When I told my wife about this article, the first thing she told me was that Jesus was a descendent of a prostitute, Rahab. It’s there in the genealogy of Jesus in Matthew (1:5). When I read this genealogy, I realised that Rahab is the second woman to be mentioned in this genealogy. The first is Thamar (Matt. 1:3), and her children were conceived out of wedlock! Then I found out that there are two more women mentioned: Ruth and Bathsheba. All four women were probably Gentiles, and three were of morally dubious reputation. Surely there must be some significant lesson that Matthew wants to teach by singling out just these four women in the genealogy of the greatest man who ever lived.


During my prayer time today I was thinking about Christians who come from very unhappy family backgrounds. Then I read, as part of my devotions, the stimulating chapter on the ascension of Christ in Philip Yancey’s brilliant book, The Jesus I Never Knew. I was reading Yancey’s reflections on the fact that, after the ascension, we carry on the mission that began with Christ’s ministry on earth. I remembered how the sinners felt so much at home in the presence of Jesus, and I was reflecting on what we should do for that to be true of us too. Suddenly the thought came to me: “What if one of my children falls in love with the child of a prostitute? Would I approve?” I had to say that, if this person was a committed Christian, I could not object on the grounds of the mother’s social standing.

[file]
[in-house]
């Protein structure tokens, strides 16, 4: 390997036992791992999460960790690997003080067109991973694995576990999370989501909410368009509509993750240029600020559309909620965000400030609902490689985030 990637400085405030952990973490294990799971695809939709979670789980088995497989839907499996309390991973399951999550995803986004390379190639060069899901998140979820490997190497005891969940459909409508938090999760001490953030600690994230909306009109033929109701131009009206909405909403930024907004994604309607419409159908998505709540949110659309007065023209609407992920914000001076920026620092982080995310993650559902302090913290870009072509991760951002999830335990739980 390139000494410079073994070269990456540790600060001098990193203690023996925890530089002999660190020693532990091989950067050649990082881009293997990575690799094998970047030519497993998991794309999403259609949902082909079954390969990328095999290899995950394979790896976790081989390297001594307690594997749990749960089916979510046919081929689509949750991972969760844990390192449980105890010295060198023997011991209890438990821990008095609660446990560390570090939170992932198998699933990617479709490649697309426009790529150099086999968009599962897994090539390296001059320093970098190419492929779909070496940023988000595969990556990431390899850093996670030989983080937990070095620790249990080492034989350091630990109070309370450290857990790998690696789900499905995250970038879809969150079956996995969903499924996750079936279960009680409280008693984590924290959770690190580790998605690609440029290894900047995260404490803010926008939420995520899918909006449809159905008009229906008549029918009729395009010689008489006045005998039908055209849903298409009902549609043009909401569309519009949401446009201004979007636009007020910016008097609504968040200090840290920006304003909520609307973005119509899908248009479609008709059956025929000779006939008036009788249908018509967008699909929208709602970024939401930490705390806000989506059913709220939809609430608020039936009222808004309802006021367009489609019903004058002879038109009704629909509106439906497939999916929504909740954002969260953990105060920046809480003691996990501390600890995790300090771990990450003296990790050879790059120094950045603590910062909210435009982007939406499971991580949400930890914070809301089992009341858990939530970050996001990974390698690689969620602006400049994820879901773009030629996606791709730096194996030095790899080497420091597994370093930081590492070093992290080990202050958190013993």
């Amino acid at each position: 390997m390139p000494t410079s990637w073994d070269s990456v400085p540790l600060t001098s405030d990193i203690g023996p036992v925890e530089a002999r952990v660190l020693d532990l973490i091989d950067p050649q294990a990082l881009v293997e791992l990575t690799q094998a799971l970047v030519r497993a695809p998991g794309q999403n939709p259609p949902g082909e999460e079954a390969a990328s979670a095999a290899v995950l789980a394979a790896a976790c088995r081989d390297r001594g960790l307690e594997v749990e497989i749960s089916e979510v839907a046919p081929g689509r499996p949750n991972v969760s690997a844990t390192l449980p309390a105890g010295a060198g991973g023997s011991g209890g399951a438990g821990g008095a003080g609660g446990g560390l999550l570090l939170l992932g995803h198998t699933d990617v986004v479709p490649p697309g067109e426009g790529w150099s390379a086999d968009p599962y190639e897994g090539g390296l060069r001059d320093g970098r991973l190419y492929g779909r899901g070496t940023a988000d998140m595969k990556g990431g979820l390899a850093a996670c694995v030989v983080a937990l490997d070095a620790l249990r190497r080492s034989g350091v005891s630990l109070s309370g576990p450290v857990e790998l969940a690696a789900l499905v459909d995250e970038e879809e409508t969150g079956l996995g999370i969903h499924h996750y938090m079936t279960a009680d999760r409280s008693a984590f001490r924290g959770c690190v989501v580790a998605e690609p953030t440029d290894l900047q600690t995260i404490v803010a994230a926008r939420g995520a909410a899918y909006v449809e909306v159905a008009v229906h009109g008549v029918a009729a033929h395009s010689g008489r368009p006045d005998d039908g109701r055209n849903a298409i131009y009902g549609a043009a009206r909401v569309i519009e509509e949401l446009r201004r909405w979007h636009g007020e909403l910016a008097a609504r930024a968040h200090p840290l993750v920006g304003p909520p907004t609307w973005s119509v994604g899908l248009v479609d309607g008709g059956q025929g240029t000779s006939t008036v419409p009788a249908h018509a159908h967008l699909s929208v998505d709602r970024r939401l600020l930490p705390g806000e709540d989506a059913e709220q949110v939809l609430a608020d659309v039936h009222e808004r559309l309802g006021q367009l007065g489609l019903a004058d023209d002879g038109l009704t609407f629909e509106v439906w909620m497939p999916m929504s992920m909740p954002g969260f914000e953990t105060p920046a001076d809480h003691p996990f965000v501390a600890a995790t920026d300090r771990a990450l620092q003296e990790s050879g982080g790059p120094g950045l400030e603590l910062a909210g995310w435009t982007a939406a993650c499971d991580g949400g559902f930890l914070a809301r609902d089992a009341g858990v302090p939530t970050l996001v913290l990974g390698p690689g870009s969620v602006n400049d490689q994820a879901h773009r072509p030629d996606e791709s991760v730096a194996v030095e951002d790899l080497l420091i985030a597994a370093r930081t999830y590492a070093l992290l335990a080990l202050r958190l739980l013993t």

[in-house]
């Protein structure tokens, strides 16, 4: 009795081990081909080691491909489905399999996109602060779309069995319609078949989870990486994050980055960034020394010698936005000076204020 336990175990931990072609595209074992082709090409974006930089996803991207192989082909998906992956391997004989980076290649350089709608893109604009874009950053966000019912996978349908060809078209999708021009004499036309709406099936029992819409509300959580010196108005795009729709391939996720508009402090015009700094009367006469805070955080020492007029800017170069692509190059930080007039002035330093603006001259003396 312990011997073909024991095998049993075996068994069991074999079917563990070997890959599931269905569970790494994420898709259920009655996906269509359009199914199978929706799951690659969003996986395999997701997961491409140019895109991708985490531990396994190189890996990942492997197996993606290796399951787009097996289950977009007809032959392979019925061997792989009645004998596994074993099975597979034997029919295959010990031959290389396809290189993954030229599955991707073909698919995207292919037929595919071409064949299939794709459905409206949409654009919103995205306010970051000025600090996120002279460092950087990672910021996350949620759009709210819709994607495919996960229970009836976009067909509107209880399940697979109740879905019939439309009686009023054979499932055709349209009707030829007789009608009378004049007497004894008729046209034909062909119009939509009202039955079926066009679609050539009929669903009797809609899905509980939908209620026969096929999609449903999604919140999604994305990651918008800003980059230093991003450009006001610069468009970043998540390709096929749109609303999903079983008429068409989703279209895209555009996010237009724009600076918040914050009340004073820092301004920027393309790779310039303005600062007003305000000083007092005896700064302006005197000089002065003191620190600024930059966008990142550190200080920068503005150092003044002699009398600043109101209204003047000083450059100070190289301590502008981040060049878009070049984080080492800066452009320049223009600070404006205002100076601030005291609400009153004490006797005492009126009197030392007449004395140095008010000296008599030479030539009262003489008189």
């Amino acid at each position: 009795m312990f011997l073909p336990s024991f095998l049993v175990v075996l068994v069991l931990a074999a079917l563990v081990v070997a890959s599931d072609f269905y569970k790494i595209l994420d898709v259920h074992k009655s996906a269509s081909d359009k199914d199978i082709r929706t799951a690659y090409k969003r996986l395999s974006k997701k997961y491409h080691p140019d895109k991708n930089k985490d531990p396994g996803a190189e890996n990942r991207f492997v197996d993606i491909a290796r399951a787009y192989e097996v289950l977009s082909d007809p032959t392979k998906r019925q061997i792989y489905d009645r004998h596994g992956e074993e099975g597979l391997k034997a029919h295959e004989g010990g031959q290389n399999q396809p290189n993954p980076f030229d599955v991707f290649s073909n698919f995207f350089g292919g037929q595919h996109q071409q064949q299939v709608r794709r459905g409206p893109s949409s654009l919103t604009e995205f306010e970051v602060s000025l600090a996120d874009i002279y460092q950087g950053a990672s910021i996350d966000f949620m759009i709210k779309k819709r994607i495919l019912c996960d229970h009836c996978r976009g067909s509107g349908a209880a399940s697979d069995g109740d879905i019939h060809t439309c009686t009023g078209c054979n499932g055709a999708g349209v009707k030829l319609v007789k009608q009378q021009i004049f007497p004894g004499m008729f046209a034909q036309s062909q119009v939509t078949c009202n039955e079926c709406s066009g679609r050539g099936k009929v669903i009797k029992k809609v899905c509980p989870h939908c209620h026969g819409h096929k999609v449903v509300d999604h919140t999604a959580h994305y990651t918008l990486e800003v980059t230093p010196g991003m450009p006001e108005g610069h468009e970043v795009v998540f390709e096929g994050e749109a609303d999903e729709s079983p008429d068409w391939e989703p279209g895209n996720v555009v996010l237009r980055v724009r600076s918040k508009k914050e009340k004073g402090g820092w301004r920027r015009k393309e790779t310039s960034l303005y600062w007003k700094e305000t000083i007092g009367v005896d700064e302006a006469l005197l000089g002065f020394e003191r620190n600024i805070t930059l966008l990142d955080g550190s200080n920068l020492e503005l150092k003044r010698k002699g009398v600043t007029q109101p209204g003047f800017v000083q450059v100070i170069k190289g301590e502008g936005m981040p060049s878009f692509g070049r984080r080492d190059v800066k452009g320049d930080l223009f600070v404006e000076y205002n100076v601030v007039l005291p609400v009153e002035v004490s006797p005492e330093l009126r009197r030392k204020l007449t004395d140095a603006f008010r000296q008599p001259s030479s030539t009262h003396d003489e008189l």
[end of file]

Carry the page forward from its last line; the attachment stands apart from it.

But, I reasoned, how about some of the psychological scars that person would have? This was a really tough issue! This is how my reasoning process went: I had to admit that God would be equally committed to the welfare of this person as to that of my child. Because as a Christian I do not believe in reincarnation, I must admit that my children did nothing to merit the relative stability they experienced in my home. Neither did this person do anything to merit the instability of his or her home. If this person married into a relatively stable home, wouldn’t it be in keeping with the justice of God? If my child were to suffer because of this person’s emotional problems, wouldn’t it be in keeping with the example of Christ who suffered to bring health to us. If my child refuses to reject this person despite all the emotional scars he or she bears, would it not be a beautiful way that God has chosen to bring healing to his or her life? The one from a stable background marries the one from an unstable background so that, through the stability of the stable, the wounds of the unstable are healed.


Of course, I must not forget the immense enrichment that would come to my family through the experiences of a person who has had unusual experiences I know nothing of. So the enrichment that could take place from such a marriage would work both ways.


I prayed, “If my child wants to marry a committed Christian who is the child of a prostitute, help me to accept this person into my family, joyfully and with open arms.”